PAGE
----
By Stephen D’Arcy
Self-righteousness is a special case of being self-satisfied, complacent, smug. But here, the smug complacency refers specifically to a person’s belief that he or she complies, to a higher than normal degree, with the demands of some strict moral standard. This claimed moral superiority in turn is supposed to justify an attitude of scorn or disdain toward others, who supposedly fail to respect this high standard and in this way discredit themselves.
Importantly, self-righteousness differs from simple “righteousness” — the insistence on doing the right thing, simply because it is the right thing — in being a vice rather than a virtue. Why, though, is self-righteousness a vice, not a virtue?
It is a vice for at least three reasons:
1. First, because the self-righteous person helps himself or herself to a higher standing than his or her peers, and so claims to be superior, almost in the manner of a “saint,” whereas we only accept the standing of moral superior as an honorific status to be conferred on rare individuals by others, not a self-appointed status to be claimed presumptuously and unilaterally for oneself;
2. Second, because the smug complacency implies a confidence that one has little or no work to do to improve one’s own conduct and character, and thereby reveals a lack of concern for self-improvement, a confidence placed in doubt by the very behaviour that embodies it, since that behaviour itself is open to criticism and calls for correction; and
3. Third, because the most common marker or indicator of self-righteousness is the ostentatious stance of self-appointed judge, issuing explicit or implicit decrees of condemnation toward others, for their supposed failings, and this ‘judgmental’ stance reveals a lack of insight about or awareness of the universality of failings and shortcomings that motivate one’s finger-pointing, but on the contrary presumes that such failings are unique to the judged, and have no parallel in the words and deeds of the judge.
Now, it is sometimes said that social-justice-oriented political activists are particularly prone to self-righteousness. I’m not sure whether or not they are unusually quick to indulge in this sort of thing. But I do believe that it is widespread, and certainly no less typical of activists than of others. And that’s a problem, because it obviously undermines what they are trying to achieve, if (as I hope) they are trying to draw in wider circles of people, and to break out of activist subcultures to engage with the larger world. Clearly, a self-righteous attitude will deter engagement, on one’s own part, since one looks down on others and therefore won’t see them as potential comrades and partners in a common struggle; and it will also deter engagement on the part of others, because they will find one’s self-righteousness to be offensive and indicative of some activists’ contempt for ordinary people. Self-righteousness, in short, undermines both the interest of activists in engaging with the wider world, and the willingness of the wider world to be engaged by activists.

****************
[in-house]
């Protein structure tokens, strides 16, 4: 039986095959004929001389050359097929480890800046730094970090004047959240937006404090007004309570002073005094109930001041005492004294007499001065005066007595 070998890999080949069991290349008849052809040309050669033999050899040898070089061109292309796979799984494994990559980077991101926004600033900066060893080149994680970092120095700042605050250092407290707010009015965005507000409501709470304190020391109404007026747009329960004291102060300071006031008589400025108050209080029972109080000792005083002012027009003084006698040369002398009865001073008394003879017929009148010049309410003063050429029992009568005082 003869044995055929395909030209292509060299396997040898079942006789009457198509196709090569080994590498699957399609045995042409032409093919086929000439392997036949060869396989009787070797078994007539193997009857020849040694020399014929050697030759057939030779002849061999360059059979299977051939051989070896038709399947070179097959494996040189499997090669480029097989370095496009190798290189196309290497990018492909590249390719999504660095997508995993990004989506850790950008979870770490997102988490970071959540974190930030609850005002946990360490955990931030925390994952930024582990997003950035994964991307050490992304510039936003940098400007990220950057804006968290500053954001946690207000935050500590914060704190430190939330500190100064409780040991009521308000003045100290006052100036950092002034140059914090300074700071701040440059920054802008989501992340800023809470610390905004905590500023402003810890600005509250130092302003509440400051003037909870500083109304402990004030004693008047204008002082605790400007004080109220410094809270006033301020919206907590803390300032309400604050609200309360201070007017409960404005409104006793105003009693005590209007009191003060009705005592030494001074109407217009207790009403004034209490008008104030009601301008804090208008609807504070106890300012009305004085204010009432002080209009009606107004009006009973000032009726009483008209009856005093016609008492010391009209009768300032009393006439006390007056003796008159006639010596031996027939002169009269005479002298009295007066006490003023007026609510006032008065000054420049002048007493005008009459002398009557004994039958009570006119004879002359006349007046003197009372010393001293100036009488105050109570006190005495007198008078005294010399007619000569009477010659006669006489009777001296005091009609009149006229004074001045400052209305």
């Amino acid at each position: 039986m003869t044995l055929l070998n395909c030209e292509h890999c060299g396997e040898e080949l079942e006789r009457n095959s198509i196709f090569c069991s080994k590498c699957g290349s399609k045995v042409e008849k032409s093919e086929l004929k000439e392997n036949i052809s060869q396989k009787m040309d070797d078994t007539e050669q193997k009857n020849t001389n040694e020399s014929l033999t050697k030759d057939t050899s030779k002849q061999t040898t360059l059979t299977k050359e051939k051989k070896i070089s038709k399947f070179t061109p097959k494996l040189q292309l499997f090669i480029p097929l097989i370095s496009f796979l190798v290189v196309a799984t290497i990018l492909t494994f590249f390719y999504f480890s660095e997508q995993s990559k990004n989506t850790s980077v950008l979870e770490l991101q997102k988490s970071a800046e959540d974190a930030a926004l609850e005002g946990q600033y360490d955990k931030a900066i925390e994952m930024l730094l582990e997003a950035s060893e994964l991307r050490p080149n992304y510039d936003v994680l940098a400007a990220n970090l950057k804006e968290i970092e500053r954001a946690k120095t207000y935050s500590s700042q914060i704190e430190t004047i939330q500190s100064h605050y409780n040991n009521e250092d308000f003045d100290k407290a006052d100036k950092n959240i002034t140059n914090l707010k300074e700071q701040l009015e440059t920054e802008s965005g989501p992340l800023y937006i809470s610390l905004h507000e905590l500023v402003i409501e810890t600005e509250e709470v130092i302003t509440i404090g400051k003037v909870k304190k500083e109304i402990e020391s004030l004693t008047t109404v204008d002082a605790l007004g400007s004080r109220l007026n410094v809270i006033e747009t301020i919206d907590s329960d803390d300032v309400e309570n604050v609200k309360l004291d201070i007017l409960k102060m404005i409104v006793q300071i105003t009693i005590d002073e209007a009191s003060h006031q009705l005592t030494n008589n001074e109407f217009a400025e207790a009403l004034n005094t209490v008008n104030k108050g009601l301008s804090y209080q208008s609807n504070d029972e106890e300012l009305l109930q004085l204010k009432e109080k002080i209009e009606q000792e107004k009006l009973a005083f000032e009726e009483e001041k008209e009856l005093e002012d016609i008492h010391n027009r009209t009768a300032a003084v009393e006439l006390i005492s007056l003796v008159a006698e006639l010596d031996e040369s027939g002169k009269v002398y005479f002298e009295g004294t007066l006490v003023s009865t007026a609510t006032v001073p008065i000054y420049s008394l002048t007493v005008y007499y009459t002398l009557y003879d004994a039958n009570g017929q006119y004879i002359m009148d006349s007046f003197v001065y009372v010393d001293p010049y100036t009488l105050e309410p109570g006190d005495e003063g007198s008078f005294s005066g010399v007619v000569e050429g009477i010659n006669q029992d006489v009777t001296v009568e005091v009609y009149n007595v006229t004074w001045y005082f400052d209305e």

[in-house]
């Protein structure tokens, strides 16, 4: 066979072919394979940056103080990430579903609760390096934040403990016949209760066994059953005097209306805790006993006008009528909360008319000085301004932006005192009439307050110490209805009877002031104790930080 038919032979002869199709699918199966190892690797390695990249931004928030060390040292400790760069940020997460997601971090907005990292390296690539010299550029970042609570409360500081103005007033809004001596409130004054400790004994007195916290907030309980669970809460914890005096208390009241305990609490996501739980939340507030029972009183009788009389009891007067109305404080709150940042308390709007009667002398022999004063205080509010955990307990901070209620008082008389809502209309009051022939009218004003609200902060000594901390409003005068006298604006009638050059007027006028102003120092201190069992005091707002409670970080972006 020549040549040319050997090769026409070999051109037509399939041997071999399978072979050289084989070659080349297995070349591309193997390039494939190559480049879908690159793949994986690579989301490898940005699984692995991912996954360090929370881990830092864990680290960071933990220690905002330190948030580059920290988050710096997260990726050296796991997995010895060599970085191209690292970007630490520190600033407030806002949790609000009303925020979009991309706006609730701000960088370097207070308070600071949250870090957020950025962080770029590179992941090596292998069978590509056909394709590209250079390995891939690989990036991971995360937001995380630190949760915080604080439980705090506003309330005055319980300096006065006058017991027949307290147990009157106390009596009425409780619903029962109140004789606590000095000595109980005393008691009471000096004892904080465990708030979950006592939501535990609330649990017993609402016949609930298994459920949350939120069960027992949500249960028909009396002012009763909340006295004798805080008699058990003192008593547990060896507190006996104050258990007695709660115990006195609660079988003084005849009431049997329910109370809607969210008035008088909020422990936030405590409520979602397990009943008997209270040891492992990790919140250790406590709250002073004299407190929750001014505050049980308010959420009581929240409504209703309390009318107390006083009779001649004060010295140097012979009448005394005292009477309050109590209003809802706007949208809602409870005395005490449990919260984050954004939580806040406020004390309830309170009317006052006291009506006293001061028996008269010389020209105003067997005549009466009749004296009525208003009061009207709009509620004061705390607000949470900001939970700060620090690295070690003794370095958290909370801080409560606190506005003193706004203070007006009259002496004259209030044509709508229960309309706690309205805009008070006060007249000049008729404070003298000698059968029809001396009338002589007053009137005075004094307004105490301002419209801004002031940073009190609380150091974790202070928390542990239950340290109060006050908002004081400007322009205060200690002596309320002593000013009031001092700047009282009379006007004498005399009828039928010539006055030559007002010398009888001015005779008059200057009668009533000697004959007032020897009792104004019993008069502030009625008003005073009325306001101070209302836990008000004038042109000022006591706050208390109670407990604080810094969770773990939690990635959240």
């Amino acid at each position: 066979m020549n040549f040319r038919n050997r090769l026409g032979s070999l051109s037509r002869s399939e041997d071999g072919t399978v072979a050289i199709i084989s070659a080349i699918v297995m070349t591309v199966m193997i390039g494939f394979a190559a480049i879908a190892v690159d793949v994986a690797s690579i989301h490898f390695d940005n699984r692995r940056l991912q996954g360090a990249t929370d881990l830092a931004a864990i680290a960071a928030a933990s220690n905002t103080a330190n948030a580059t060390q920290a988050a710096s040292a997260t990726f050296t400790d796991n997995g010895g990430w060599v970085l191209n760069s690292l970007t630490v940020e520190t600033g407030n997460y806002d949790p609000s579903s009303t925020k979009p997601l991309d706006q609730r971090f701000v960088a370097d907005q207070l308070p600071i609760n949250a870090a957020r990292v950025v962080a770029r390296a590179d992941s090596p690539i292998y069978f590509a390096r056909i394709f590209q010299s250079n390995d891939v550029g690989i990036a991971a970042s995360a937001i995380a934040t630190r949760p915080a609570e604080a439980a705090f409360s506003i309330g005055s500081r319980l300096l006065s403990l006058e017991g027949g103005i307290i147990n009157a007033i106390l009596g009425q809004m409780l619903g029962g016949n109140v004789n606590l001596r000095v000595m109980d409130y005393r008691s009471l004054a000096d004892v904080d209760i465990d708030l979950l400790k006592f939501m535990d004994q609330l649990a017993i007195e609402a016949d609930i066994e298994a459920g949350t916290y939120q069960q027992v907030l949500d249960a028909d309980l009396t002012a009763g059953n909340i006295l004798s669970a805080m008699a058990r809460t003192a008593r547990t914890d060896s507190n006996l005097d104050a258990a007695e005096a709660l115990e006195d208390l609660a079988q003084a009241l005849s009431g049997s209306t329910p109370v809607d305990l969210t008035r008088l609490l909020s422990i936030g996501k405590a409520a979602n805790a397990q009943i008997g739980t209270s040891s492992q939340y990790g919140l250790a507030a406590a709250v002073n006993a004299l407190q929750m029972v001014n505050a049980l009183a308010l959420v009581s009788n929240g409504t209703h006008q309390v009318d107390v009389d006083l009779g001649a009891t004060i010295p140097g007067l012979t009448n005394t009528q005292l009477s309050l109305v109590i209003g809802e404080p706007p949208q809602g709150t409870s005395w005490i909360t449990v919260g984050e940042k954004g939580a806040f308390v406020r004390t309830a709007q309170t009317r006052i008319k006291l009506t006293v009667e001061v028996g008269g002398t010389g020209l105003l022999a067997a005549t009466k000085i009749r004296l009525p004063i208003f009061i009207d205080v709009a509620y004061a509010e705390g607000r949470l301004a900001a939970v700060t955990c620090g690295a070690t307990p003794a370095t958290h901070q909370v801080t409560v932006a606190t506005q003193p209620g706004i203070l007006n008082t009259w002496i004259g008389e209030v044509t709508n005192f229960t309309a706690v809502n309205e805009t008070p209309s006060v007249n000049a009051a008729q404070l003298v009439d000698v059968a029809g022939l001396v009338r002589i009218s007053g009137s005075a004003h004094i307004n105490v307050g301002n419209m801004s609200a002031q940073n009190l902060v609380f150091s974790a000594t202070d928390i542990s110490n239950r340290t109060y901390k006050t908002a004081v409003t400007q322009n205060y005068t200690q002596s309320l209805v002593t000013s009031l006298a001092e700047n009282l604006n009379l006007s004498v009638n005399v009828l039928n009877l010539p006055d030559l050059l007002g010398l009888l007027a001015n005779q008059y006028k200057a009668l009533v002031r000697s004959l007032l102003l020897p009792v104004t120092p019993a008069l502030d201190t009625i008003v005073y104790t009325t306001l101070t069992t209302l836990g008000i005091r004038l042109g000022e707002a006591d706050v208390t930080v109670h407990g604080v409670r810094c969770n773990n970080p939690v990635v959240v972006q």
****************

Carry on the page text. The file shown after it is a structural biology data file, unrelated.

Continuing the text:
I believe that this problem came up, as a practical matter, during the Occupy movement, when many long-time activists found themselves, consciously or unconsciously, unwilling or unable to engage with wider circles of people flooding into oppositional movement politics, because some of those people had (arguably) mistaken ideas about a range of issues, from the role of ‘the Fed’ to the nature of colonialism and much else. No one would suggest that these ideas, where they existed, didn’t need to be challenged in various ways, by means of a process of popular education. But having mistaken opinions is not actually a flaw or a defect or sign of inferiority, clearly. It is actually the normal state of everyone. We just have different zones of knowledge and ignorance. So, a stance of condescension in such situations is clearly uncalled for. But in fact, at the time, I believe that some activists retreated from the Occupy movement because they were particularly judgmental about the political opinions of some of the participants. (My evidence for this is limited, but it is a perception I had at the time.) Obviously, there were in some cases perfectly sound reasons that people may have had to shift their attention elsewhere. No one would doubt that; certainly, I don’t doubt it. However, I’m quite sure that at least in a few cases, self-righteousness was an issue.
If self-righteousness is a barrier to strategically effective movement organizing, what can be done about it? I don’t pretend to know. But possibly counting it as one of the threats to left-activism — along with other threats that we express concern about, like state repression, activist burnout, or sexist behaviour, etc. — will help us resist any impulse to revel in self-righteous feelings, which seem to have some narcissistic appeal due to their ego-elevating character. If we count self-righteousness as a danger, a threat to our organizing projects, we might better be able to notice its appearance, and to motivate ourselves to walk away from it.